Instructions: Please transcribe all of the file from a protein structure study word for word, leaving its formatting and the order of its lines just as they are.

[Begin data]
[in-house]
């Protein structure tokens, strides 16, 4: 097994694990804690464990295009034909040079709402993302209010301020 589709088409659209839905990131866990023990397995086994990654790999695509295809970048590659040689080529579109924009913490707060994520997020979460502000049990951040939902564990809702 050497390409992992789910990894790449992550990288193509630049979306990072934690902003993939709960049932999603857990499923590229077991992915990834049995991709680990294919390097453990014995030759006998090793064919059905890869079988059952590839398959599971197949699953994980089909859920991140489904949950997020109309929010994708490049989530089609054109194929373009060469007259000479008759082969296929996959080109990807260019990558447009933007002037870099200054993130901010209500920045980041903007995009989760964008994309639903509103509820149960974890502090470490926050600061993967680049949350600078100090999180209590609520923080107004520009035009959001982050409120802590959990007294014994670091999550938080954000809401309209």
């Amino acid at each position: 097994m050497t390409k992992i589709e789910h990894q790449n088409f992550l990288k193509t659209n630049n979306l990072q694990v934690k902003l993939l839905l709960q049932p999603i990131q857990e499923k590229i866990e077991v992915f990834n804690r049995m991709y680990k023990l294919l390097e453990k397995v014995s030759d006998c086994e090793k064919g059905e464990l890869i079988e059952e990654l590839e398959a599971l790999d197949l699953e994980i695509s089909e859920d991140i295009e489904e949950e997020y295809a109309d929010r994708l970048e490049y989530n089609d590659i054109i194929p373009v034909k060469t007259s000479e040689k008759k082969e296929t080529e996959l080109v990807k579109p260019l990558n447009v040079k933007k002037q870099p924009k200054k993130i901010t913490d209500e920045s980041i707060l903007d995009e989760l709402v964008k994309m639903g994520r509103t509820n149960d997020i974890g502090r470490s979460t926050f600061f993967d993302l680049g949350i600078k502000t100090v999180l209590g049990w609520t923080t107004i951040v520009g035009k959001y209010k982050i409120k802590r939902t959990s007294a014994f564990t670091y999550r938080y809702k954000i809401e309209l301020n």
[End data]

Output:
[in-house]
């Protein structure tokens, strides 16, 4: 097994694990804690464990295009034909040079709402993302209010301020 589709088409659209839905990131866990023990397995086994990654790999695509295809970048590659040689080529579109924009913490707060994520997020979460502000049990951040939902564990809702 050497390409992992789910990894790449992550990288193509630049979306990072934690902003993939709960049932999603857990499923590229077991992915990834049995991709680990294919390097453990014995030759006998090793064919059905890869079988059952590839398959599971197949699953994980089909859920991140489904949950997020109309929010994708490049989530089609054109194929373009060469007259000479008759082969296929996959080109990807260019990558447009933007002037870099200054993130901010209500920045980041903007995009989760964008994309639903509103509820149960974890502090470490926050600061993967680049949350600078100090999180209590609520923080107004520009035009959001982050409120802590959990007294014994670091999550938080954000809401309209």
């Amino acid at each position: 097994m050497t390409k992992i589709e789910h990894q790449n088409f992550l990288k193509t659209n630049n979306l990072q694990v934690k902003l993939l839905l709960q049932p999603i990131q857990e499923k590229i866990e077991v992915f990834n804690r049995m991709y680990k023990l294919l390097e453990k397995v014995s030759d006998c086994e090793k064919g059905e464990l890869i079988e059952e990654l590839e398959a599971l790999d197949l699953e994980i695509s089909e859920d991140i295009e489904e949950e997020y295809a109309d929010r994708l970048e490049y989530n089609d590659i054109i194929p373009v034909k060469t007259s000479e040689k008759k082969e296929t080529e996959l080109v990807k579109p260019l990558n447009v040079k933007k002037q870099p924009k200054k993130i901010t913490d209500e920045s980041i707060l903007d995009e989760l709402v964008k994309m639903g994520r509103t509820n149960d997020i974890g502090r470490s979460t926050f600061f993967d993302l680049g949350i600078k502000t100090v999180l209590g049990w609520t923080t107004i951040v520009g035009k959001y209010k982050i409120k802590r939902t959990s007294a014994f564990t670091y999550r938080y809702k954000i809401e309209l301020n």